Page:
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The proportion of periportal mesenchyme to ductal epithelial cells acts as a proliferative rheostat in liver regeneration

By LucĂ­a Cordero-Espinoza, Timo Nicolas Kohler, Anna M. Dowbaj, Bernhard Strauss, Olga Sarlidou, Clare Pacini, Ross Dobie, John R Wilson-Kanamori, Richard Butler, Palle Serup, Neil C. Henderson, Florian Hollfelder, Meritxell Huch

Posted 21 Sep 2020
bioRxiv DOI: 10.1101/2020.09.21.306258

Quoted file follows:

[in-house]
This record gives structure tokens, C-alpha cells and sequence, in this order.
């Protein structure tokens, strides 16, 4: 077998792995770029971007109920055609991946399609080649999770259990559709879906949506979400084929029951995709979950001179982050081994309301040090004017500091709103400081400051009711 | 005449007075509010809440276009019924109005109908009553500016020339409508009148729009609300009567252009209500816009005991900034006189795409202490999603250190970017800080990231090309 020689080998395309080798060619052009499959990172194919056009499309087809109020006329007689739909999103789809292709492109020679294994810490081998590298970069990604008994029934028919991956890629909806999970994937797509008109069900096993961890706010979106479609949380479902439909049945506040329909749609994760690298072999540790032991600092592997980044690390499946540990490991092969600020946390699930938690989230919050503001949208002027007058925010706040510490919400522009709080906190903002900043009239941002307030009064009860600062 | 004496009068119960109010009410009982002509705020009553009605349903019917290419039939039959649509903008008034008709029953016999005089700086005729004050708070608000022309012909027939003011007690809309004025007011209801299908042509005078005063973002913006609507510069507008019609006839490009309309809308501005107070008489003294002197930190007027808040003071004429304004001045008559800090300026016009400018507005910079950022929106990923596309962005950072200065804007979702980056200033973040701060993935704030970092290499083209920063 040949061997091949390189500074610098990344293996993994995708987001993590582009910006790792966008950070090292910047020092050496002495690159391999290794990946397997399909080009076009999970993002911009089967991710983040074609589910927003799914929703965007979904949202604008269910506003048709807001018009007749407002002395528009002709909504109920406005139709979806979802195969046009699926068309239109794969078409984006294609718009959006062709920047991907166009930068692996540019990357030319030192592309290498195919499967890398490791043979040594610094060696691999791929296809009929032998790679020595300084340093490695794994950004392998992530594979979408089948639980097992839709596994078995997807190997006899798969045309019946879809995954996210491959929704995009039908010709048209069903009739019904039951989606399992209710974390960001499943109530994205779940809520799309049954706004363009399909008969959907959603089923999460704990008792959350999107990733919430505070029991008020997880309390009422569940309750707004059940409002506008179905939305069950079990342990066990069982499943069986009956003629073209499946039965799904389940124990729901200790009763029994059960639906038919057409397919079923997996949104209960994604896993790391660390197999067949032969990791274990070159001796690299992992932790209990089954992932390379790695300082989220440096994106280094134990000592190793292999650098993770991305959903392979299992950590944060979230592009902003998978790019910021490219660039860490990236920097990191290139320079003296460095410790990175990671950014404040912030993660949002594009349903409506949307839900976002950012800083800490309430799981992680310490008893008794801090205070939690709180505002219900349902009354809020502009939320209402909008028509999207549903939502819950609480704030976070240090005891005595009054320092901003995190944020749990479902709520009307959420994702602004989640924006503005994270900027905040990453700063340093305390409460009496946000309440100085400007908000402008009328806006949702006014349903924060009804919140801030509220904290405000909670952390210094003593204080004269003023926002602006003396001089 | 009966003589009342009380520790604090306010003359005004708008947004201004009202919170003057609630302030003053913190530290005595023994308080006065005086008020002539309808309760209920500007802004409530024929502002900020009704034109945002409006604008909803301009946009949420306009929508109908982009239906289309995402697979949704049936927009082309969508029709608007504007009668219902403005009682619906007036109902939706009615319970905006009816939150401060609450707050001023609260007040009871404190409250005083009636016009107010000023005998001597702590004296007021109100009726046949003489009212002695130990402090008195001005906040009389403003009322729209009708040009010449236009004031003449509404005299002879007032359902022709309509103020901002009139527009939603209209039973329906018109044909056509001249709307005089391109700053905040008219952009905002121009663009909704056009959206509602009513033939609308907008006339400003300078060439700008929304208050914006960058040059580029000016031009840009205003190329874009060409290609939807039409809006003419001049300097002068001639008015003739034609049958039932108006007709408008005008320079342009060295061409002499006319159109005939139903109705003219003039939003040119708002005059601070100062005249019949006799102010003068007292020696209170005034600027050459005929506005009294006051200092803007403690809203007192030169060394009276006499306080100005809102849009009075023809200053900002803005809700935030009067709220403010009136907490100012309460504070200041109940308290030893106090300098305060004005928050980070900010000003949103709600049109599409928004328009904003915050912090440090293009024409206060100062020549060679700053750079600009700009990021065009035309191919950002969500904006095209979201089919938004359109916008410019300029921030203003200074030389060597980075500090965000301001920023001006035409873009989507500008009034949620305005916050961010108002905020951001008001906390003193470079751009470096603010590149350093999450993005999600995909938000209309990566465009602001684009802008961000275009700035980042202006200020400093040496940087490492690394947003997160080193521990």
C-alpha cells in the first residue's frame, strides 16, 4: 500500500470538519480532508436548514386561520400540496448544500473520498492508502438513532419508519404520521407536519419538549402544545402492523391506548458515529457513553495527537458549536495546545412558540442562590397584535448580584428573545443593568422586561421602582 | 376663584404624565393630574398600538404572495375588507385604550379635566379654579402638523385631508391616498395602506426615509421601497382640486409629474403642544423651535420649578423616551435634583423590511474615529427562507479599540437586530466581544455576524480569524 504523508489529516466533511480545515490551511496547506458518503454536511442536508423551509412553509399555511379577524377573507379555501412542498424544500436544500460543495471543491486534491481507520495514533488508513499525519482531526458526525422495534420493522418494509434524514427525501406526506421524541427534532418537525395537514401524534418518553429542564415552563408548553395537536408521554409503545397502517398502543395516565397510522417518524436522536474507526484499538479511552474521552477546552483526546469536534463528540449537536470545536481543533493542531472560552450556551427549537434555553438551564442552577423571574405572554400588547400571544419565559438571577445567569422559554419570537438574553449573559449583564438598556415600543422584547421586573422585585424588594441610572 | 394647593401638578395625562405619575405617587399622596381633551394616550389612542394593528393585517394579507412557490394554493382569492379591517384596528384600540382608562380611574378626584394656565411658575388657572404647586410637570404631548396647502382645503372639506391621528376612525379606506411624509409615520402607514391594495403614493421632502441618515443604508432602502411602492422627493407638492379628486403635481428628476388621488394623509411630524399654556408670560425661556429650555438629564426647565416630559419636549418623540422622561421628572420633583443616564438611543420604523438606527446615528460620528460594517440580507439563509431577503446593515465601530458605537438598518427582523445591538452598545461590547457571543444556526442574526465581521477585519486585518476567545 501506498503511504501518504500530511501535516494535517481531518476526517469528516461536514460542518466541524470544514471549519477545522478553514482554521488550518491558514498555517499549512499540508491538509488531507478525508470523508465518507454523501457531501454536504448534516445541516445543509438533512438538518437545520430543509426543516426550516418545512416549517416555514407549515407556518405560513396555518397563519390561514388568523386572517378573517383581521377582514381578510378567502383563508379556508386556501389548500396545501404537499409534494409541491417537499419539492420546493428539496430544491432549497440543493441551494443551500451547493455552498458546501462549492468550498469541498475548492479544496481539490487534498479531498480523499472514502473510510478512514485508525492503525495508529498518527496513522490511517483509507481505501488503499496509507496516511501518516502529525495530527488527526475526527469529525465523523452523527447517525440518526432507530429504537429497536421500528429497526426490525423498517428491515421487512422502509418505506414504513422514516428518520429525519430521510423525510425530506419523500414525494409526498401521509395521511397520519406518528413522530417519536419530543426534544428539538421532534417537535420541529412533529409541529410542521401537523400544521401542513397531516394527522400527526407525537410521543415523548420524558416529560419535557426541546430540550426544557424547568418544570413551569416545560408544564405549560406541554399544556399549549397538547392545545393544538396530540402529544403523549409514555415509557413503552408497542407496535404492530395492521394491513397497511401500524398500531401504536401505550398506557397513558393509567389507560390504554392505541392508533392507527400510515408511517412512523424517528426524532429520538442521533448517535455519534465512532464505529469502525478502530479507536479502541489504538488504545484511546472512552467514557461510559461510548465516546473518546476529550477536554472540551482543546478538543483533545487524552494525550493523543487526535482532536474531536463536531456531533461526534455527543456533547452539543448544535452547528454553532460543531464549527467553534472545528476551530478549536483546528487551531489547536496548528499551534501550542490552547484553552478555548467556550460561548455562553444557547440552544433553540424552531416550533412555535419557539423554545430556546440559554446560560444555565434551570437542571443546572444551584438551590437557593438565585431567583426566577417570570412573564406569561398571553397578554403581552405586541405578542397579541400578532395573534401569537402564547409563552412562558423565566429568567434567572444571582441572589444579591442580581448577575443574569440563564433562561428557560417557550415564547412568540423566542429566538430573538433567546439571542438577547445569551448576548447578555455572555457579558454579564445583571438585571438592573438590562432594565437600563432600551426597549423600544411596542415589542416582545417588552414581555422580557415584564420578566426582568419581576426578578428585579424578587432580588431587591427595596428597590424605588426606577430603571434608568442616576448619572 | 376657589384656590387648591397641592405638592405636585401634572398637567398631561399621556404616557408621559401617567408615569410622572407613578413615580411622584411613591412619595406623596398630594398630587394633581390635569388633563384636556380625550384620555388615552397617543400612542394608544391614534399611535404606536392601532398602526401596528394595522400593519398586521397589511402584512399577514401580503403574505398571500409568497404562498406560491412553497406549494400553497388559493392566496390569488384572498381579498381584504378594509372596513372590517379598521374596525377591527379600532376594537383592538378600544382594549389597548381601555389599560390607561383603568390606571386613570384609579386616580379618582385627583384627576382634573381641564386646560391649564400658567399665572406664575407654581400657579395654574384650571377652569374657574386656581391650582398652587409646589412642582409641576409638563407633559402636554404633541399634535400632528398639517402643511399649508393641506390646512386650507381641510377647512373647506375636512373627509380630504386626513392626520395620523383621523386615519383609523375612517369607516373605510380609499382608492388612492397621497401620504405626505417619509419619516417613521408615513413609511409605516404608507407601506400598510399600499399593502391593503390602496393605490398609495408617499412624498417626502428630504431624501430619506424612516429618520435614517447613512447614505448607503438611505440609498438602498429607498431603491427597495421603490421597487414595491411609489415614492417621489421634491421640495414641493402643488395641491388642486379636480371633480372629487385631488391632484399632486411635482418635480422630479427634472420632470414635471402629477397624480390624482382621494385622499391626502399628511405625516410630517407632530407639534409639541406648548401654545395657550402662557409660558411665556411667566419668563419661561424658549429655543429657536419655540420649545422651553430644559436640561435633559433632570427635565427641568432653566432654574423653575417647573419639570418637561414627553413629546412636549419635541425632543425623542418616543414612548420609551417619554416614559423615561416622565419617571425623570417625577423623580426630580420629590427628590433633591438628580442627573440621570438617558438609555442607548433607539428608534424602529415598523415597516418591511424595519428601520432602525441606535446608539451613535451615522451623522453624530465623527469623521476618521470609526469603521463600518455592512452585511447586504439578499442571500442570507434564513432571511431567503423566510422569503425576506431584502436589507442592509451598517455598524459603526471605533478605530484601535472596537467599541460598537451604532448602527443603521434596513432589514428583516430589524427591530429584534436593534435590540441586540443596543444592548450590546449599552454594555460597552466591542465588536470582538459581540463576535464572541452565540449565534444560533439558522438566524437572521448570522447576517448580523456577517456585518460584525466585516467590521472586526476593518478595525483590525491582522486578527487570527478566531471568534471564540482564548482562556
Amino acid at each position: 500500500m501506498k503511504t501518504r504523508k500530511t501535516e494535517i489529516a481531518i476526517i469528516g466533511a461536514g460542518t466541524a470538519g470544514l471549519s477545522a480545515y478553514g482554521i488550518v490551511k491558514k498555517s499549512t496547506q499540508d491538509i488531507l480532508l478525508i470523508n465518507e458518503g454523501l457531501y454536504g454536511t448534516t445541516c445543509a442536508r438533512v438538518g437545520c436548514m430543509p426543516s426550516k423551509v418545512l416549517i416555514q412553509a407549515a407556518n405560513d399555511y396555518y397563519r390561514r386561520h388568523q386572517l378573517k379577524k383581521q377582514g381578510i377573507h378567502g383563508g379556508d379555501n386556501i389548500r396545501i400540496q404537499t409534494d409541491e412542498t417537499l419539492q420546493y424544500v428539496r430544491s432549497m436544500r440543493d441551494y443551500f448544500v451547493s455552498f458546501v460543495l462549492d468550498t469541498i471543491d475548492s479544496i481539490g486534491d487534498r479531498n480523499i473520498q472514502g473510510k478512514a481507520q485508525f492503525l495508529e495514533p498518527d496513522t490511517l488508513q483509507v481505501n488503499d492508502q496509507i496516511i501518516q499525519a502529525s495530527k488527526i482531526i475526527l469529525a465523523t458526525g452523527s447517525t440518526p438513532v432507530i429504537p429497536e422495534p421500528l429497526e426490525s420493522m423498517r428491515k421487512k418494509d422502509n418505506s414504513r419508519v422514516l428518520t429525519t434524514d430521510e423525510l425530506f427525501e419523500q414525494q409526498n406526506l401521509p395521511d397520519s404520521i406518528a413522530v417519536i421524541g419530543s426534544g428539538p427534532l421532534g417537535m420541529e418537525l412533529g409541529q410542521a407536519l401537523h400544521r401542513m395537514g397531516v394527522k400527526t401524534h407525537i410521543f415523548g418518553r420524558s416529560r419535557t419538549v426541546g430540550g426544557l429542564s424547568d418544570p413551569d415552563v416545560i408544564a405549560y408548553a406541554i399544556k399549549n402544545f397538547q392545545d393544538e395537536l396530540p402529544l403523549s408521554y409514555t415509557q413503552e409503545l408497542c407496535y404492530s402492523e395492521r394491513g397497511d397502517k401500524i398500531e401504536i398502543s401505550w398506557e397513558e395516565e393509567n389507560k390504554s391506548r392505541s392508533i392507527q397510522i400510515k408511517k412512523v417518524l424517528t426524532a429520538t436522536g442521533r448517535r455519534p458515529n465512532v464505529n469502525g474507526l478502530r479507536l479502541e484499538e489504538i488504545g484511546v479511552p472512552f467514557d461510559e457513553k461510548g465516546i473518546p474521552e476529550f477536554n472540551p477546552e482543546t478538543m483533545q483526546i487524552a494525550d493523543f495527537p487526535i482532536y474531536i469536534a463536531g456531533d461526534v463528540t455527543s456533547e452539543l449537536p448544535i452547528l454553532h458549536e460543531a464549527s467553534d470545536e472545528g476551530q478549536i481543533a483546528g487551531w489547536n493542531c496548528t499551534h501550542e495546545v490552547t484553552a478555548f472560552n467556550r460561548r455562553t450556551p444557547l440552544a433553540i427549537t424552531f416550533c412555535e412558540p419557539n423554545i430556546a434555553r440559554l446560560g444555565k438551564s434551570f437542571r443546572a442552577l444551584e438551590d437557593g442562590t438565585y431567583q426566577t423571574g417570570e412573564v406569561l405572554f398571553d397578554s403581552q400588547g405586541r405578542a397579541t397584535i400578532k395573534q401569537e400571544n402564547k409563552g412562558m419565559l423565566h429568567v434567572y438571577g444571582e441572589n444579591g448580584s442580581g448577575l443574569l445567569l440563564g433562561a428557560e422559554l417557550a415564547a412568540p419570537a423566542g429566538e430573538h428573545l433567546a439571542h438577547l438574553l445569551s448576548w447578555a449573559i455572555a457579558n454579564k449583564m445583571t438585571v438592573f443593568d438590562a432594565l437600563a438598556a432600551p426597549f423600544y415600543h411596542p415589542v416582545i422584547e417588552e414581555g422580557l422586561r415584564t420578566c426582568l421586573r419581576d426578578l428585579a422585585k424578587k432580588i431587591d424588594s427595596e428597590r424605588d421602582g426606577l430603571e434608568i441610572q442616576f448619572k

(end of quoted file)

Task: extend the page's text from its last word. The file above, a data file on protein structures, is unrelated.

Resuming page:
In the homeostatic liver, ductal cells intermingle with a microenvironment of endothelial and mesenchymal cells to form the functional unit of the portal tract. Ductal cells proliferate rarely in homeostasis but do so transiently after tissue injury to replenish any lost epithelium. We have shown that liver ductal cells can be expanded as liver organoids that recapitulate several of the cell-autonomous mechanisms of regeneration, but lack the stromal cell milieu of the biliary tract in vivo . Here, we describe a subpopulation of SCA1+ periportal mesenchymal cells that closely surrounds ductal cells in vivo and exerts a dual control on their proliferative capacity. Mesenchymal-secreted mitogens support liver organoid formation and expansion from differentiated ductal cells. However, direct mesenchymal-to-ductal cell-cell contact, established following a microfluidic co-encapsulation that enables the cells to self-organize into chimeric organoid structures, abolishes ductal cell proliferation in a mesenchyme-dose dependent manner. We found that it is the ratio between mesenchymal and epithelial cell contacts that determines the net outcome of ductal cell proliferation both in vitro , and in vivo , during damage-regeneration. SCA1+ mesenchymal cells control ductal cell proliferation dynamics by a mechanism involving, at least in part, Notch signalling activation. Our findings underscore how the relative abundance of cell-cell contacts between the epithelium and its mesenchymal microenvironment are key regulatory cues involved in the control of tissue regeneration. Summary In the homeostatic liver, the ductal epithelium intermingles with a microenvironment of stromal cells to form the functional unit of the portal tract. Ductal cells proliferate rarely in homeostasis but do so transiently after tissue injury. We have shown that these cells can be expanded as liver organoids that recapitulate several of the cell-autonomous mechanisms of regeneration, but lack the stromal cell milieu of the portal tract in vivo . Here, we describe a subpopulation of SCA1+ periportal mesenchymal niche cells that closely surrounds ductal cells in vivo and exerts a dual control on their proliferative capacity. Mesenchymal-secreted mitogens support liver organoid formation and expansion from differentiated ductal cells. However, direct mesenchymal-to-ductal cell-cell contact, established through a microfluidic co-encapsulation method that enables the cells to self-organize into chimeric organoid structures, abolishes ductal cell proliferation in a mesenchyme-dose dependent manner. We found that it is the ratio between mesenchymal and epithelial cell contacts that determines the net outcome of ductal cell proliferation both in vitro , and in vivo , during damage-regeneration. SCA1+ mesenchymal cells control ductal cell proliferation dynamics by a mechanism involving, at least in part, Notch signalling activation. Our findings re-evaluate the concept of the cellular niche, whereby the proportions of cell-cell contacts between the epithelium and its mesenchymal niche, and not the absolute cell numbers, are the key regulatory cues involved in the control of tissue regeneration. ### Competing Interest Statement The authors have declared no competing interest.

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